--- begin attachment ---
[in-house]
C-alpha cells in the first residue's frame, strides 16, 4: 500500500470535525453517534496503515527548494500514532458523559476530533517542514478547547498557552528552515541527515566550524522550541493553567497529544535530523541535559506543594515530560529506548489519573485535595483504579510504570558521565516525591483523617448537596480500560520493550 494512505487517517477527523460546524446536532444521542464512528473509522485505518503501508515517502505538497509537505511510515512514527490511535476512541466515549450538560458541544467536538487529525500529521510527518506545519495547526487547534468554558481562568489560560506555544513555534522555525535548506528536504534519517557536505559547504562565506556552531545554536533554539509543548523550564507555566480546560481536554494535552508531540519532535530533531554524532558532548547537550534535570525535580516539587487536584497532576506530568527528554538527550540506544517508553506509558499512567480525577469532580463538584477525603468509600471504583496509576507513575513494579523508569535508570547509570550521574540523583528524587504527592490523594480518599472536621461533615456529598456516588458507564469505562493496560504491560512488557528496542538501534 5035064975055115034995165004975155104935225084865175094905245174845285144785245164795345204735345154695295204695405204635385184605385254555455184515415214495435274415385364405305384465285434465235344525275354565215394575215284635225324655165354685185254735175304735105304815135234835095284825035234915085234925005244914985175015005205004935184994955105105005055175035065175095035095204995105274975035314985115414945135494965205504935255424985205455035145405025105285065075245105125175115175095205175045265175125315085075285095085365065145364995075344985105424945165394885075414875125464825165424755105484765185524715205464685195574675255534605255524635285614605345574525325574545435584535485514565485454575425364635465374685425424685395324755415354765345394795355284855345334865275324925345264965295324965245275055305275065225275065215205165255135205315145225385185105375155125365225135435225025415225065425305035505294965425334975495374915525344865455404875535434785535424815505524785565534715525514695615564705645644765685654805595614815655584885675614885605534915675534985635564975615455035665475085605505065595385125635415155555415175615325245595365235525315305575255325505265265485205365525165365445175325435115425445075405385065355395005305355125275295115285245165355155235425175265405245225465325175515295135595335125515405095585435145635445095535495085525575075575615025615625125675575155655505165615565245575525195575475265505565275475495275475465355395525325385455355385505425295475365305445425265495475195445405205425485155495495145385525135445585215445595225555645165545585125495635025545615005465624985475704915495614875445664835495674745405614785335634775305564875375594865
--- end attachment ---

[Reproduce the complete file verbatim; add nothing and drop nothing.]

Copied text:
[in-house]
C-alpha cells in the first residue's frame, strides 16, 4: 500500500470535525453517534496503515527548494500514532458523559476530533517542514478547547498557552528552515541527515566550524522550541493553567497529544535530523541535559506543594515530560529506548489519573485535595483504579510504570558521565516525591483523617448537596480500560520493550 494512505487517517477527523460546524446536532444521542464512528473509522485505518503501508515517502505538497509537505511510515512514527490511535476512541466515549450538560458541544467536538487529525500529521510527518506545519495547526487547534468554558481562568489560560506555544513555534522555525535548506528536504534519517557536505559547504562565506556552531545554536533554539509543548523550564507555566480546560481536554494535552508531540519532535530533531554524532558532548547537550534535570525535580516539587487536584497532576506530568527528554538527550540506544517508553506509558499512567480525577469532580463538584477525603468509600471504583496509576507513575513494579523508569535508570547509570550521574540523583528524587504527592490523594480518599472536621461533615456529598456516588458507564469505562493496560504491560512488557528496542538501534 5035064975055115034995165004975155104935225084865175094905245174845285144785245164795345204735345154695295204695405204635385184605385254555455184515415214495435274415385364405305384465285434465235344525275354565215394575215284635225324655165354685185254735175304735105304815135234835095284825035234915085234925005244914985175015005205004935184994955105105005055175035065175095035095204995105274975035314985115414945135494965205504935255424985205455035145405025105285065075245105125175115175095205175045265175125315085075285095085365065145364995075344985105424945165394885075414875125464825165424755105484765185524715205464685195574675255534605255524635285614605345574525325574545435584535485514565485454575425364635465374685425424685395324755415354765345394795355284855345334865275324925345264965295324965245275055305275065225275065215205165255135205315145225385185105375155125365225135435225025415225065425305035505294965425334975495374915525344865455404875535434785535424815505524785565534715525514695615564705645644765685654805595614815655584885675614885605534915675534985635564975615455035665475085605505065595385125635415155555415175615325245595365235525315305575255325505265265485205365525165365445175325435115425445075405385065355395005305355125275295115285245165355155235425175265405245225465325175515295135595335125515405095585435145635445095535495085525575075575615025615625125675575155655505165615565245575525195575475265505565275475495275475465355395525325385455355385505425295475365305445425265495475195445405205425485155495495145385525135445585215445595225555645165545585125495635025545615005465624985475704915495614875445664835495674745405614785335634775305564875375594865